7.31.16 Hitting the Sauce
July almost got away without a single post from me but here I'm squeaking in under the wire! It's been a busy summer so far and I'm not going to pretend it was exclusively devoted to perfect moments like these (thanks for the reference, Janet), though I have swum in the lake several times, cooked pulled pork for 80 friends, eaten way too many ice cream sandwiches, served drinks at the first Fish & Bicyle pop-up and, thus far, avoided Lyme disease. As in years past, my plan is to take a break from social media—including Facebook, Instagram and my blog—for the entire month of August. It's hard to believe that starts tomorrow. Maybe you'd like to do the same? I can't guarantee it will mean more time in the hammock for me, but it just might. Let me know how you're planning to spend your August. I'm hoping you'll find time to make this ginger-scallion sauce. It comes together quickly and sits in the fridge waiting to be spooned over poached chicken, steamed fish or dumplings; stirred into hot rice; slathered on grilled anything; or smeared on a summer roll.
Leeks, scallions and onions are being pulled by your farmers now, so take advantage. It's easy to simply gloss over those big bunches of scallions with their bushy greens that seem destined for the trash/compost pile, but Francis Lam's recipe for ginger-scallion sauce will make you see them in a whole new light. (It first appeared in Salon.) You can even watch him make it here.
The sauce is just ginger, scallions, salt and oil. Simple and perfect. Have you learned the trick of peeling your ginger with a spoon? I use a grapefruit spoon; those little serrated teeth work wonders.
Use your food processor to mince chunks of the peeled ginger, then pieces of scallion, including the greens (be sure they're fresh and vigorous).
Combine the ginger and scallions in a large heatproof bowl, because the next step is to pour some hot oil on top. (Do I need to remind you to use good-quality oil? I recommend expeller-pressed sunflower or maybe grapeseed. No canola, please, since 80% of it is produced from GMO plants.) It bubbles and hisses like crazy—which is very satisfying because it's like cooking without actually having to do anything. And that's it. After the sauce cools, transfer it to a jar and then to the fridge, where it waits to be of service. A little goes a long way but it's so good that I often double the recipe.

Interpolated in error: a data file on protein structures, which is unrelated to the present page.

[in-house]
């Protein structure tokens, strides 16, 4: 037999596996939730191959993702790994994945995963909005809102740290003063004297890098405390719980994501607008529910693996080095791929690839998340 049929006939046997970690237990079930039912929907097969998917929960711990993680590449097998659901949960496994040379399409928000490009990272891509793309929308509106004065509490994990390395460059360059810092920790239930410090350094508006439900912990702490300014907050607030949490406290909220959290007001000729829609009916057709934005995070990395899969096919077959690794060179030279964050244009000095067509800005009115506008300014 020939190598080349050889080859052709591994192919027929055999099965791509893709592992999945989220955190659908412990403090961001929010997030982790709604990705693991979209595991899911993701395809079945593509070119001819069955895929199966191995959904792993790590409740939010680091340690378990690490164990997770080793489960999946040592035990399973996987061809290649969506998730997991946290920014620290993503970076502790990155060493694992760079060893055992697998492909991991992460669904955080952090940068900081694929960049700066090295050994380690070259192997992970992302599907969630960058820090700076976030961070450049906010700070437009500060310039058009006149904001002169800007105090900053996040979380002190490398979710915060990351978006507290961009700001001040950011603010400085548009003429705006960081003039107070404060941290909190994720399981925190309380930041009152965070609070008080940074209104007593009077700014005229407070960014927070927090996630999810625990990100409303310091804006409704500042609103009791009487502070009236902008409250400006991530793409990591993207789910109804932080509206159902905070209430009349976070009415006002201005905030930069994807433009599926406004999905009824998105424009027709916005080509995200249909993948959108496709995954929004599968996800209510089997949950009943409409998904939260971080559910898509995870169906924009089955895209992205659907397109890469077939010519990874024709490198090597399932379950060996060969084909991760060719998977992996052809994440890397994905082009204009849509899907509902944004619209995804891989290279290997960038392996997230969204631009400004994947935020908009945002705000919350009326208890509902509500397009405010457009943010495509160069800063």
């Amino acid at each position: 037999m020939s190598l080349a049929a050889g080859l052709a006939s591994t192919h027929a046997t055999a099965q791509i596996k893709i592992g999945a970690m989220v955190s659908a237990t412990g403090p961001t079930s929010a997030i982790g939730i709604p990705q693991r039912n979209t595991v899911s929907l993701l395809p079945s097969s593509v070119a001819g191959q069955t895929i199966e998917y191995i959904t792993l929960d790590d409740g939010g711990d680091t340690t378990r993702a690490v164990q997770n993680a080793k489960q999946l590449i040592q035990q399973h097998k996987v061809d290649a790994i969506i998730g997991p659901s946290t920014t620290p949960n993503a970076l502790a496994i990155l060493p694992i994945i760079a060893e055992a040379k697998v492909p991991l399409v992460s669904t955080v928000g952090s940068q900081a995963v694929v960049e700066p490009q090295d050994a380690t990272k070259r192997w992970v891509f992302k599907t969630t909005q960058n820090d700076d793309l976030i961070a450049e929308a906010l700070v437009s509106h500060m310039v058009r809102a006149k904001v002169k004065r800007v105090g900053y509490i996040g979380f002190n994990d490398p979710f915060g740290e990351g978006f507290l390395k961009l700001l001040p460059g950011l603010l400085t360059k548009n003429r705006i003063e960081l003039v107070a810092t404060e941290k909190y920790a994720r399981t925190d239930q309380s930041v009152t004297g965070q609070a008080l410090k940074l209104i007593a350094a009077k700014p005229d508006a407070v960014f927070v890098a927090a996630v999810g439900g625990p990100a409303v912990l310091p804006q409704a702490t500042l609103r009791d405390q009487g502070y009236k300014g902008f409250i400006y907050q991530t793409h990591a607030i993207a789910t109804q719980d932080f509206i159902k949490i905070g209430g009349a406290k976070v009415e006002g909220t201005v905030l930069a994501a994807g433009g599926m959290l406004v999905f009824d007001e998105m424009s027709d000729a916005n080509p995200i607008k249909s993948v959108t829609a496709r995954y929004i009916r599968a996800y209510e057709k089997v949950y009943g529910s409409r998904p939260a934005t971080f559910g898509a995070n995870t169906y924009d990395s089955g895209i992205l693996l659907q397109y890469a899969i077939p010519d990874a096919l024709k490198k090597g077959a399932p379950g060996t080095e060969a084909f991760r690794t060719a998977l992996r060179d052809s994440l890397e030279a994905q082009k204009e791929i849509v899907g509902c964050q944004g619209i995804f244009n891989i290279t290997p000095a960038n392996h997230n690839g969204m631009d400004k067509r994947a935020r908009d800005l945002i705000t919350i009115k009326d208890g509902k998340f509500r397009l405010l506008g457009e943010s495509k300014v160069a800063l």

This ginger-scallion sauce is an important member of my condimental cannon. Thank you, cooks of southern China, from whence it came. Thank you, Francis Lam, for this entertainingly written recipe. Thank you, faithful reader, for meeting me back here in September. Until then, stay cool, be well and, when all else fails, go jump in the lake! xoxo
Recipe by Francis Lam
- — 1 ounce ginger, peeled and cut into ½-inch chunks
- — 1 bunch (about 4 ounces) whole scallions, cut into 1-inch lengths
- — 1/2 cup oil, preferably peanut or corn (Avoid olive oil and definitely no canola, which, when heated like this, smells like a fish. And not in a good way.)
- — Salt
Whirl the ginger in a food processor until it’s finely minced, but not puréed (meaning stop before it gets liquidy and pasty). Put it in a wide, tall, heatproof bowl, several times bigger than you think you need. For real. The bowl matters. Use a cooking pot if you have to, because when that oil gets in there, the sizzle is going to be serious business.
Mince the scallions in the food processor until they’re about the same size as the ginger. Add it to the ginger.
Salt the ginger and scallion like they called your mother a bad name and stir it well. Taste it. It won’t taste good because that much raw ginger and scallion doesn’t really taste good, but pay attention to the saltiness. You want it to be just a little too salty to be pleasant, because you have to account for all the oil you’re about to add.
Heat the oil in a pan until you just start seeing wisps of smoke, and pour it into the ginger scallion mixture. It’s going to sizzle and bubble like a science-fair volcano, and it’s going to smell awesome. Don’t stick your face in it. You wouldn’t stick your face in lava, would you? Give it a light stir with a heatproof spoon.
Let cool to room temperature. Keep it in the fridge, for whenever you want to be one spoonful away from deliciousness.